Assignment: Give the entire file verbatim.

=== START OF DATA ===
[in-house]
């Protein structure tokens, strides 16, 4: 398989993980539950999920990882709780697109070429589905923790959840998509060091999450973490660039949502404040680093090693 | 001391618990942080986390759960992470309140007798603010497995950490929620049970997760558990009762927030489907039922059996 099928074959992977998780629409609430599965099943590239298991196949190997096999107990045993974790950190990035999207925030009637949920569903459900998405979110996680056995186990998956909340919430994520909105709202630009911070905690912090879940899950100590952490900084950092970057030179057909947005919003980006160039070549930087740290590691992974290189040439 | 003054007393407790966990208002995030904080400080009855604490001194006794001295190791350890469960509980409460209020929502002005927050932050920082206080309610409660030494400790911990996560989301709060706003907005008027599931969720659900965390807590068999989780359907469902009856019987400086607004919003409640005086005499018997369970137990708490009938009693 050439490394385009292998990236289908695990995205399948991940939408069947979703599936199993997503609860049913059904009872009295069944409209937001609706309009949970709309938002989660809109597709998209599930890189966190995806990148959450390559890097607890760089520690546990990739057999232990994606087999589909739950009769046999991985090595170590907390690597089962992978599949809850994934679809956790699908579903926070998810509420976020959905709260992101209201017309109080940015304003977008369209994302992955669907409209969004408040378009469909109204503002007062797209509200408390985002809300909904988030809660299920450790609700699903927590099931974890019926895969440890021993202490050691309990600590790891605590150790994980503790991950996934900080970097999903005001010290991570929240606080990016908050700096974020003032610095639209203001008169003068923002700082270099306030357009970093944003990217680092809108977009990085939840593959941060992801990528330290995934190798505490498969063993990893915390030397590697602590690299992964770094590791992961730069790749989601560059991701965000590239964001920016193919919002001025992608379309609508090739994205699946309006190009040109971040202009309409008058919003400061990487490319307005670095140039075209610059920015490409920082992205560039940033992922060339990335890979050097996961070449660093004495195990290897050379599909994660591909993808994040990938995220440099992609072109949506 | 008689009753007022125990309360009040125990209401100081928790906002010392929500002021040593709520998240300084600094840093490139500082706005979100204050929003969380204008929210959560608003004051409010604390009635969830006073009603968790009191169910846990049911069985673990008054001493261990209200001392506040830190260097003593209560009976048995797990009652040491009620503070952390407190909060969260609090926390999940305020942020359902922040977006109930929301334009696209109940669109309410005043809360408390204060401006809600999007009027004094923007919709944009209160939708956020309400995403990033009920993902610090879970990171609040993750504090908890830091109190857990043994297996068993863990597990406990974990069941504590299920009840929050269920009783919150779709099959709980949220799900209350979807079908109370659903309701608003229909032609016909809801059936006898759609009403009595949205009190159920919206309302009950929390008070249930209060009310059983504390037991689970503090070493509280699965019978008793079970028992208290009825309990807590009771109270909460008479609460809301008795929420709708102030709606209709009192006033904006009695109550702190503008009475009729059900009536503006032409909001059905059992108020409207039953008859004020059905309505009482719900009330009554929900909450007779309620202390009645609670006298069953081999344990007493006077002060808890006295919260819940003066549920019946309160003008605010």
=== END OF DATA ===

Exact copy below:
[in-house]
């Protein structure tokens, strides 16, 4: 398989993980539950999920990882709780697109070429589905923790959840998509060091999450973490660039949502404040680093090693 | 001391618990942080986390759960992470309140007798603010497995950490929620049970997760558990009762927030489907039922059996 099928074959992977998780629409609430599965099943590239298991196949190997096999107990045993974790950190990035999207925030009637949920569903459900998405979110996680056995186990998956909340919430994520909105709202630009911070905690912090879940899950100590952490900084950092970057030179057909947005919003980006160039070549930087740290590691992974290189040439 | 003054007393407790966990208002995030904080400080009855604490001194006794001295190791350890469960509980409460209020929502002005927050932050920082206080309610409660030494400790911990996560989301709060706003907005008027599931969720659900965390807590068999989780359907469902009856019987400086607004919003409640005086005499018997369970137990708490009938009693 050439490394385009292998990236289908695990995205399948991940939408069947979703599936199993997503609860049913059904009872009295069944409209937001609706309009949970709309938002989660809109597709998209599930890189966190995806990148959450390559890097607890760089520690546990990739057999232990994606087999589909739950009769046999991985090595170590907390690597089962992978599949809850994934679809956790699908579903926070998810509420976020959905709260992101209201017309109080940015304003977008369209994302992955669907409209969004408040378009469909109204503002007062797209509200408390985002809300909904988030809660299920450790609700699903927590099931974890019926895969440890021993202490050691309990600590790891605590150790994980503790991950996934900080970097999903005001010290991570929240606080990016908050700096974020003032610095639209203001008169003068923002700082270099306030357009970093944003990217680092809108977009990085939840593959941060992801990528330290995934190798505490498969063993990893915390030397590697602590690299992964770094590791992961730069790749989601560059991701965000590239964001920016193919919002001025992608379309609508090739994205699946309006190009040109971040202009309409008058919003400061990487490319307005670095140039075209610059920015490409920082992205560039940033992922060339990335890979050097996961070449660093004495195990290897050379599909994660591909993808994040990938995220440099992609072109949506 | 008689009753007022125990309360009040125990209401100081928790906002010392929500002021040593709520998240300084600094840093490139500082706005979100204050929003969380204008929210959560608003004051409010604390009635969830006073009603968790009191169910846990049911069985673990008054001493261990209200001392506040830190260097003593209560009976048995797990009652040491009620503070952390407190909060969260609090926390999940305020942020359902922040977006109930929301334009696209109940669109309410005043809360408390204060401006809600999007009027004094923007919709944009209160939708956020309400995403990033009920993902610090879970990171609040993750504090908890830091109190857990043994297996068993863990597990406990974990069941504590299920009840929050269920009783919150779709099959709980949220799900209350979807079908109370659903309701608003229909032609016909809801059936006898759609009403009595949205009190159920919206309302009950929390008070249930209060009310059983504390037991689970503090070493509280699965019978008793079970028992208290009825309990807590009771109270909460008479609460809301008795929420709708102030709606209709009192006033904006009695109550702190503008009475009729059900009536503006032409909001059905059992108020409207039953008859004020059905309505009482719900009330009554929900909450007779309620202390009645609670006298069953081999344990007493006077002060808890006295919260819940003066549920019946309160003008605010």